Technology analyst Bill Thompson thinks copyright protection is something worth having.
Before now Linux users have worked around copying controls
Linus Torvalds, the programmer who created the Linux kernel, shocked large sections of the programming community on Wednesday when he posted a message to a technical mailing list saying that "DRM is perfectly ok with Linux".
He was talking about whether the principles of free software development would be breached if people were able to use some of the emerging technologies for digital rights management with Linux-based systems.
Linus is clear that they will not. Although his position will infuriate many of the hardcore programmers working with Linux, it seems eminently sensible.
Whatever people might say on the mailing lists, weblogs and e-zines, being able to digitally sign a file and encode information about how that file can legally be used would seem to be not only uncontroversial but absolutely vital.
After all, every book I read comes with a copyright page telling me what rights I have, who owns the copyright and all sorts of other information.
If I take the newly published William Gibson novel into my local Staples and ask them to photocopy it, they will take one look at the copyright notice and refuse my request. Why should I object if a piece of software does the same?
Digital rights management is about providing technological means for asserting legally enforceable rights to control what is done with music, writing, software and other products of creativity.
If copyright is a good thing, and most of us seem to support giving authors the ability to sell their work and decide who gets to copy it, then protecting copyright should surely be a good thing too.
In this light, bringing the Linux-using community into the rights management world makes a lot of sense.
Because if Linux does not support rights management then Linux users will either have to do without access to e-books, music, movies and all other forms of digitally signed and protected materials - or write their own programs to break whatever protection is provided, irrespective of the legal rights or artistic desires of the copyright owners.
This, of course, is just what happened with the DeCSS program, written to crack the rather shoddy encryption on commercial DVD movies so that a DVD player could be written for Linux.
Because licensed DVD players were only available for Macintosh and Windows computers, programmers took matters into their own hands and the court cases are still rippling around the world.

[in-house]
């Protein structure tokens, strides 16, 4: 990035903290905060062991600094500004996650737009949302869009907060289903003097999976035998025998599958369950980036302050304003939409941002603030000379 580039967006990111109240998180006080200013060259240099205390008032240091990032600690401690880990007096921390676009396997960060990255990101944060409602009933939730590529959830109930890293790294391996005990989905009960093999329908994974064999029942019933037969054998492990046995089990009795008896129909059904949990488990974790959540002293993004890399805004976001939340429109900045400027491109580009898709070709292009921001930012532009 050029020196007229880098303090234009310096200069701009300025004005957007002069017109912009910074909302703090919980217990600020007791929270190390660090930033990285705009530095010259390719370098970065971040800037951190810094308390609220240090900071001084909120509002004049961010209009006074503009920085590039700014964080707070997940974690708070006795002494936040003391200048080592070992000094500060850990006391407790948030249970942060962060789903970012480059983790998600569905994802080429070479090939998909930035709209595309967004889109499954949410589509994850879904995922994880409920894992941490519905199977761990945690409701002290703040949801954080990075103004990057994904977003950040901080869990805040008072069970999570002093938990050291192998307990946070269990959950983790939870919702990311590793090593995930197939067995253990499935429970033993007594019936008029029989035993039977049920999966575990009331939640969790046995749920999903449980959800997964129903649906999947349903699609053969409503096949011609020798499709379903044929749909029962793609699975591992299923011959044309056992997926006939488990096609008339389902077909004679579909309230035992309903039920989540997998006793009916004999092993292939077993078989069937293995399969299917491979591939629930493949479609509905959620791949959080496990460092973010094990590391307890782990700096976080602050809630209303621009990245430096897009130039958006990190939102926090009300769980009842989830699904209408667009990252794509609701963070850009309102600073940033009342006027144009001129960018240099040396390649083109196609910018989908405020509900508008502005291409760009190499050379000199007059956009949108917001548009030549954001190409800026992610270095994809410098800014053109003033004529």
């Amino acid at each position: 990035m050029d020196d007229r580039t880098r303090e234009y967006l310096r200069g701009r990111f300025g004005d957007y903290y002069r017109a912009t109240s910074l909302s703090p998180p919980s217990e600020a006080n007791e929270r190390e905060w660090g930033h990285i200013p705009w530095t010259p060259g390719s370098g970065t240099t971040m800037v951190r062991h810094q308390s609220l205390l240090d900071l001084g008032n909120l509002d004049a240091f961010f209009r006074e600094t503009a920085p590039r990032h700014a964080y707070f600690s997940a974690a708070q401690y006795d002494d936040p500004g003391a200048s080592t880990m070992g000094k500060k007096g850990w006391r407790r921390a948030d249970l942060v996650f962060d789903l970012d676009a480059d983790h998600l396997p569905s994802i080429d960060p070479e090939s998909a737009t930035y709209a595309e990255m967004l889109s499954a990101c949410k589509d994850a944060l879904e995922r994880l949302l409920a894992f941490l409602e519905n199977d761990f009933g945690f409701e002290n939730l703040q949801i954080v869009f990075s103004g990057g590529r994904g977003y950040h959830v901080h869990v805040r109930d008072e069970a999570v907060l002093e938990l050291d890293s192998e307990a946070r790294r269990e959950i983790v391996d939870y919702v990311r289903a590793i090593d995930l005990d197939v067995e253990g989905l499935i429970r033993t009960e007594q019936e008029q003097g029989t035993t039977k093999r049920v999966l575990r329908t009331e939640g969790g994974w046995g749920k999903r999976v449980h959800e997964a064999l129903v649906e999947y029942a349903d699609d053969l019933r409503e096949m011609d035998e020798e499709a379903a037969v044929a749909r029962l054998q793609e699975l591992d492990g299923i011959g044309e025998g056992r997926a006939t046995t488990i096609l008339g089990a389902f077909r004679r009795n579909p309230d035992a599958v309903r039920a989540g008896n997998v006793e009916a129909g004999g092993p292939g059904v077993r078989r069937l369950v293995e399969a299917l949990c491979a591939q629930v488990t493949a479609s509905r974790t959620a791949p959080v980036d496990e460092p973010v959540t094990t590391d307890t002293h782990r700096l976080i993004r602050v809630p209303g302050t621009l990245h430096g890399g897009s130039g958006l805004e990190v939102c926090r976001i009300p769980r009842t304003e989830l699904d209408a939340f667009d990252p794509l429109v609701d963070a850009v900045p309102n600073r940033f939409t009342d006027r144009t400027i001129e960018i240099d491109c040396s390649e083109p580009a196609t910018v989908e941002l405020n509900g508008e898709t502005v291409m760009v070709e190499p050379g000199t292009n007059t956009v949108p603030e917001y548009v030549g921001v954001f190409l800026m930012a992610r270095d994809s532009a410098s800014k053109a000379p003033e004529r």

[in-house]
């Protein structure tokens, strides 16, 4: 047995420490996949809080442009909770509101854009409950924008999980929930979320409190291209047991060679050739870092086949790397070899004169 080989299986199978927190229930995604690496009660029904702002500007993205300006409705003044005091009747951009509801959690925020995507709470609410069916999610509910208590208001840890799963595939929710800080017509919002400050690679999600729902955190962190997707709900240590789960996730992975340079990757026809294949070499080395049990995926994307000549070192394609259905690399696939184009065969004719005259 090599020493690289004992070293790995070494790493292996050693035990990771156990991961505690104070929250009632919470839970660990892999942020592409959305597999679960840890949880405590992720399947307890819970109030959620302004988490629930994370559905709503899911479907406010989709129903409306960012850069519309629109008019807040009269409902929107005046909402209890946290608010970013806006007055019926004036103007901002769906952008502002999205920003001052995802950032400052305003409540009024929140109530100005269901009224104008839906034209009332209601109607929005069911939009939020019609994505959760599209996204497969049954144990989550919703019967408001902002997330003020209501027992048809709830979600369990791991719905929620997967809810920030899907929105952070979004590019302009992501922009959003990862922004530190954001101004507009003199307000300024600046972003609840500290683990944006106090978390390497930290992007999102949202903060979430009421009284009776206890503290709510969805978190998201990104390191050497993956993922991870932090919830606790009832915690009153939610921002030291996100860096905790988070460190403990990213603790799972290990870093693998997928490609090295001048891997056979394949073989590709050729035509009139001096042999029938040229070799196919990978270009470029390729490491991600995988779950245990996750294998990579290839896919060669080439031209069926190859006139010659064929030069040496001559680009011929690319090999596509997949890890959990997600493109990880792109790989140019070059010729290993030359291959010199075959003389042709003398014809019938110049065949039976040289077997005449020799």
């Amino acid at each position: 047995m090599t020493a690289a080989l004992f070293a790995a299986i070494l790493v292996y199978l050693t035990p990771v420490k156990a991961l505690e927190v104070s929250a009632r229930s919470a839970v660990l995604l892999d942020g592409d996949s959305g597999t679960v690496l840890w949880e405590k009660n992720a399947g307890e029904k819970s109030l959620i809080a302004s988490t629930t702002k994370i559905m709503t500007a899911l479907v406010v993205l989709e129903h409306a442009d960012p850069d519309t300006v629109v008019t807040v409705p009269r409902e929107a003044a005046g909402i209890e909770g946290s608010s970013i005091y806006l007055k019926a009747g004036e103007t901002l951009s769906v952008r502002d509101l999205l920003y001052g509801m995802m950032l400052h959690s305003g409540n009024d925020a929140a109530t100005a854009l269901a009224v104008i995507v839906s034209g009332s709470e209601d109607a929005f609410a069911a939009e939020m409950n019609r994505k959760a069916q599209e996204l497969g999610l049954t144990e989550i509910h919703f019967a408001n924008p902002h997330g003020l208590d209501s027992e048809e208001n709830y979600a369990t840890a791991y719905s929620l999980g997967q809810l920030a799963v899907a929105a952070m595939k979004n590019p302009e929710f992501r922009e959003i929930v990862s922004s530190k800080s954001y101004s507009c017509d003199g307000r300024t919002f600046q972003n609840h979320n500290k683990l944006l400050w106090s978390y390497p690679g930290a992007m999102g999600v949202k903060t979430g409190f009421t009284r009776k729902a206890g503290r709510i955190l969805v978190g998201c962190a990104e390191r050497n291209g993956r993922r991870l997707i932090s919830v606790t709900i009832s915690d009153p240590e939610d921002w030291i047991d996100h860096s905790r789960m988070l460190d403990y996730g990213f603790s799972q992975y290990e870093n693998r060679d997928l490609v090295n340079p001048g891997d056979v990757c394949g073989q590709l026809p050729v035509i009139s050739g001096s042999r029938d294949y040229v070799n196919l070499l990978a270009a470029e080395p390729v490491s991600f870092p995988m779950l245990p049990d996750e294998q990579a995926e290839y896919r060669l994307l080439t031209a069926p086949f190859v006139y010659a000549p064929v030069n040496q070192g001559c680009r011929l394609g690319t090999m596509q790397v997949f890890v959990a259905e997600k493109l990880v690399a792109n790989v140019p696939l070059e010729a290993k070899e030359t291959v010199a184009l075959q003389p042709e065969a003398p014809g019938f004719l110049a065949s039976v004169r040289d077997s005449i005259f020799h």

In fact, there is a general belief among activist programmers that somehow every protection system can just be coded around.
They think that it will always be possible to develop new software that breaks whatever protection scheme is in place, whether it is there to prevent breaches of copyright law, filter access to websites by those living in closed societies or just avoid the inconvenience of not being able to play a DVD on my computer.
But should we just accept this? Or should we be encouraging greater respect for the law and for the technologies that support it?
The US Digital Millennium Copyright Act (DMCA), and the European Union Copyright Directive, shortly to become law over here, provide legal protection for technologies that are used to limit access to copyright material.
The laws have been widely criticised because they give the rights holders too much control, but often the claims are overstated.
For example, lawyer and rights campaigner Lawrence Lessig complains that if an e-book will not let me cut and paste material then I cannot use extracts in a review.
Copyright controls limit what you can do with books
Of course, I could always just type the extracts out again, as I would do with a physical book, but that does not seem to occur to the critics.
But if we are to push for greater respect for copyright and for digital rights management system among the network community then we need reciprocal action from the rights holders.
In the US, the Recording Industry Association of America is suing college students for making music files available for sharing, while the Motion Picture Association of America is trying to persuade states to pass laws (so-called super-DMCAs) that would make it illegal to run a wireless network in your home without permission from your ISP.
It is no wonder that the internet community is so suspicious of, and angry with, the rights holders and their defenders when we see this sort of heavy-handed action.
Yet I still feel that the long-term answer is not be to abandon legally-backed copy protection, but to aim for a more reasonable approach to laws which can, if properly applied, act in the interests of us all.
Apart from those who see any form of copyright as an infringement of their natural freedom, of course.
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Bill Thompson is a regular commentator on the BBC World Service programme Go Digital.